That, agreeably thereto, Jesus Christ, the Saviour of the world, died for all men and for every man, so that He has obtained for them all, by His death on the cross, redemption and the forgiveness of sins; yet that no one actually enjoys this forgiveness of sins except the believer, according to the word of the Gospel of John iii. 16: “God so loved the world that He gave his only-begotten Son that whosoever believeth in Him should not perish, but have everlasting life.” And in the First Epistle of John ii.2: “And He is the propitiation for our sins; and not for ours only, but also for the sins of the whole world.”

Article Three: Natural inability.

That man has not saving grace of himself, nor of the energy of his free will, inasmuch as he, in the state of apostasy and sin, can of and by himself neither think, will, nor do any thing that is truly good (such as saving Faith eminently is); but that it is needful that he be born again of God in Christ, through His Holy Spirit, and renewed in understanding, inclination, or will, and all His powers, in order that he may rightly understand, think, will, and effect what is truly good, according to the Word of Christ, John xv. 5: “Without Me ye can do nothing.”

Article Four: Prevenient grace.

That this grace of God is the beginning, continuance, and accomplishment of all good, even to this extent, that the regenerate man himself, without prevenient or assisting, awakening, following and co-operative grace, can neither think, will, nor do good, nor withstand any temptations to evil; so that all good deeds or movements, that can be conceived, must be ascribed to the grace of God in Christ. But as respects the mode of the operation of this grace, it is not irresistible, inasmuch as it is written concerning many, that they have resisted the Holy Ghost. Acts vii., and elsewhere in many places.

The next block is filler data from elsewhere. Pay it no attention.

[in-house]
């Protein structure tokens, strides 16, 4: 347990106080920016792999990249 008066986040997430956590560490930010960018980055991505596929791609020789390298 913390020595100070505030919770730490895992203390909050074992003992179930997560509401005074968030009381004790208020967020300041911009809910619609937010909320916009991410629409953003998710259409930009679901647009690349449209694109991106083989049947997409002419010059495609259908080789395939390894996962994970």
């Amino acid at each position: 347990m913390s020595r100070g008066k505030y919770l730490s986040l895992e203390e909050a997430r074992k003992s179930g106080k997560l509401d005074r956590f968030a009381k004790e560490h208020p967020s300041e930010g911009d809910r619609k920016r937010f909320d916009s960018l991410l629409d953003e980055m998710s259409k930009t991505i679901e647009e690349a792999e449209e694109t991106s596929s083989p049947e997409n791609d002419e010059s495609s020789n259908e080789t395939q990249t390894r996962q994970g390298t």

Article Five: Conditional perseverance.

That those who are incorporated into Christ by a true faith, and have thereby become partakers of His life-giving Spirit, have thereby full power to strive against Satan, sin, the world, and their own flesh, and to win the victory; it being well understood that it is ever through the assisting grace of the Holy Ghost; and that Jesus Christ assists them through His Spirit in all temptations, extends to them His hand, and if only they are ready for the conflict, and desire His help, and are not inactive, keeps them from falling, so that they, by no craft or power of Satan, can be misled nor plucked out of Christ’s hands, according to the Word of Christ, John x. 28: “Neither shall any man pluck them out of my hand.” But whether they are capable, through negligence, of forsaking again the first beginnings of their life in Christ, of again returning to this present evil world, of turning away from the holy doctrine which was delivered them, of losing a good conscience, of becoming devoid of grace, that must be more particularly determined out of the Holy Scripture, before we ourselves can teach it with the full persuasion of our minds.

In my next post, we will continue to drill down further into Arminian Theology and The Remonstrance.

Click here for PDF version.